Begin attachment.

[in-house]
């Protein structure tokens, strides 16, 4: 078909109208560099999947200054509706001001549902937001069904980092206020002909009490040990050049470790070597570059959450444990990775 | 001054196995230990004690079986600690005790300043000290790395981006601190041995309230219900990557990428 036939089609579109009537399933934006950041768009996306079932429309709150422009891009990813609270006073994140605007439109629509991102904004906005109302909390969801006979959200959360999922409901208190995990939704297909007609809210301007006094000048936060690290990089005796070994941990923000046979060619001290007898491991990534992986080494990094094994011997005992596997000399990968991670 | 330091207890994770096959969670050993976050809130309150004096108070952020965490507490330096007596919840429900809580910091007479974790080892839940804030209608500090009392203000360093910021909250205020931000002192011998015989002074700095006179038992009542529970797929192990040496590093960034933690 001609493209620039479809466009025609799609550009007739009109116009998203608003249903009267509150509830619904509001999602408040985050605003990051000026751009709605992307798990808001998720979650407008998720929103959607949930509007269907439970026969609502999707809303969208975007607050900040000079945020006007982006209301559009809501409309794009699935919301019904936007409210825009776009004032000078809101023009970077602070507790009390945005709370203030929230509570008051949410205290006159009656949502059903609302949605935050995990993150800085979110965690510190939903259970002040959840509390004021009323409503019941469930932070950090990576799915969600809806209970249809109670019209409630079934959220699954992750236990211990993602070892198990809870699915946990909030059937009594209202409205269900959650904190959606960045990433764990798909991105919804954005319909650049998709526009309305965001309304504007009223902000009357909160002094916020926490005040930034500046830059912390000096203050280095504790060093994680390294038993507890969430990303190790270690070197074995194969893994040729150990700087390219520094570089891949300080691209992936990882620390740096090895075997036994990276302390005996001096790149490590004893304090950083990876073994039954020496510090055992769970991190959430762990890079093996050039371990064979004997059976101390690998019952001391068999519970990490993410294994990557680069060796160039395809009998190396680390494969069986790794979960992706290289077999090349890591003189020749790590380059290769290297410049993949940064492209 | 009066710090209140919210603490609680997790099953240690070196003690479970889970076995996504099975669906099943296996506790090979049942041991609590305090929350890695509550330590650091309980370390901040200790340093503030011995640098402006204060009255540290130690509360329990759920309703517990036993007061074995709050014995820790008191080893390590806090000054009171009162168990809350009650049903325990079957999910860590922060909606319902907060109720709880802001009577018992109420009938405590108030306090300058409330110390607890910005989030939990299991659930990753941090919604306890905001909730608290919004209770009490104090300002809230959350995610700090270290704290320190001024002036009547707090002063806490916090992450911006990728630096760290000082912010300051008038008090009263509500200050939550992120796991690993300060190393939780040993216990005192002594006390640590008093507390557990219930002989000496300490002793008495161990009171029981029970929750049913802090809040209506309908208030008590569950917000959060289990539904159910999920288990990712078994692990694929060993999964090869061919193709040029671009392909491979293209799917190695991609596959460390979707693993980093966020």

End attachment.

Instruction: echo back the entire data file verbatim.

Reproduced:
[in-house]
């Protein structure tokens, strides 16, 4: 078909109208560099999947200054509706001001549902937001069904980092206020002909009490040990050049470790070597570059959450444990990775 | 001054196995230990004690079986600690005790300043000290790395981006601190041995309230219900990557990428 036939089609579109009537399933934006950041768009996306079932429309709150422009891009990813609270006073994140605007439109629509991102904004906005109302909390969801006979959200959360999922409901208190995990939704297909007609809210301007006094000048936060690290990089005796070994941990923000046979060619001290007898491991990534992986080494990094094994011997005992596997000399990968991670 | 330091207890994770096959969670050993976050809130309150004096108070952020965490507490330096007596919840429900809580910091007479974790080892839940804030209608500090009392203000360093910021909250205020931000002192011998015989002074700095006179038992009542529970797929192990040496590093960034933690 001609493209620039479809466009025609799609550009007739009109116009998203608003249903009267509150509830619904509001999602408040985050605003990051000026751009709605992307798990808001998720979650407008998720929103959607949930509007269907439970026969609502999707809303969208975007607050900040000079945020006007982006209301559009809501409309794009699935919301019904936007409210825009776009004032000078809101023009970077602070507790009390945005709370203030929230509570008051949410205290006159009656949502059903609302949605935050995990993150800085979110965690510190939903259970002040959840509390004021009323409503019941469930932070950090990576799915969600809806209970249809109670019209409630079934959220699954992750236990211990993602070892198990809870699915946990909030059937009594209202409205269900959650904190959606960045990433764990798909991105919804954005319909650049998709526009309305965001309304504007009223902000009357909160002094916020926490005040930034500046830059912390000096203050280095504790060093994680390294038993507890969430990303190790270690070197074995194969893994040729150990700087390219520094570089891949300080691209992936990882620390740096090895075997036994990276302390005996001096790149490590004893304090950083990876073994039954020496510090055992769970991190959430762990890079093996050039371990064979004997059976101390690998019952001391068999519970990490993410294994990557680069060796160039395809009998190396680390494969069986790794979960992706290289077999090349890591003189020749790590380059290769290297410049993949940064492209 | 009066710090209140919210603490609680997790099953240690070196003690479970889970076995996504099975669906099943296996506790090979049942041991609590305090929350890695509550330590650091309980370390901040200790340093503030011995640098402006204060009255540290130690509360329990759920309703517990036993007061074995709050014995820790008191080893390590806090000054009171009162168990809350009650049903325990079957999910860590922060909606319902907060109720709880802001009577018992109420009938405590108030306090300058409330110390607890910005989030939990299991659930990753941090919604306890905001909730608290919004209770009490104090300002809230959350995610700090270290704290320190001024002036009547707090002063806490916090992450911006990728630096760290000082912010300051008038008090009263509500200050939550992120796991690993300060190393939780040993216990005192002594006390640590008093507390557990219930002989000496300490002793008495161990009171029981029970929750049913802090809040209506309908208030008590569950917000959060289990539904159910999920288990990712078994692990694929060993999964090869061919193709040029671009392909491979293209799917190695991609596959460390979707693993980093966020």